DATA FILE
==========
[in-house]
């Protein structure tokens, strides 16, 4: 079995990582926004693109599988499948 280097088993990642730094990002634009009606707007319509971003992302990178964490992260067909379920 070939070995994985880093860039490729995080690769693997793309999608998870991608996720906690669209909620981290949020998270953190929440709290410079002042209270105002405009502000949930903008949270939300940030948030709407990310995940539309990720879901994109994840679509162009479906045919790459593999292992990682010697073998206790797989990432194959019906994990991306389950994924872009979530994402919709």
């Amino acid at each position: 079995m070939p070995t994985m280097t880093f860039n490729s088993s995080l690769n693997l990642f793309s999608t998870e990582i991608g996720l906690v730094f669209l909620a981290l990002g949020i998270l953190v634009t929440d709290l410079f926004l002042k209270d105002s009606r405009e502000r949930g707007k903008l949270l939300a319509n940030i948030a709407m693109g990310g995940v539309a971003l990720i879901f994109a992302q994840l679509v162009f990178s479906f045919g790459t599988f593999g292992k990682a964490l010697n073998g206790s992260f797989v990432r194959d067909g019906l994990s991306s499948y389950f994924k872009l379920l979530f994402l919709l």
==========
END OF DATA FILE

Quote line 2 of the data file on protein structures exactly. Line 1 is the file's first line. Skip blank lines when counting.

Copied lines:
């Protein structure tokens, strides 16, 4: 079995990582926004693109599988499948 280097088993990642730094990002634009009606707007319509971003992302990178964490992260067909379920 070939070995994985880093860039490729995080690769693997793309999608998870991608996720906690669209909620981290949020998270953190929440709290410079002042209270105002405009502000949930903008949270939300940030948030709407990310995940539309990720879901994109994840679509162009479906045919790459593999292992990682010697073998206790797989990432194959019906994990991306389950994924872009979530994402919709």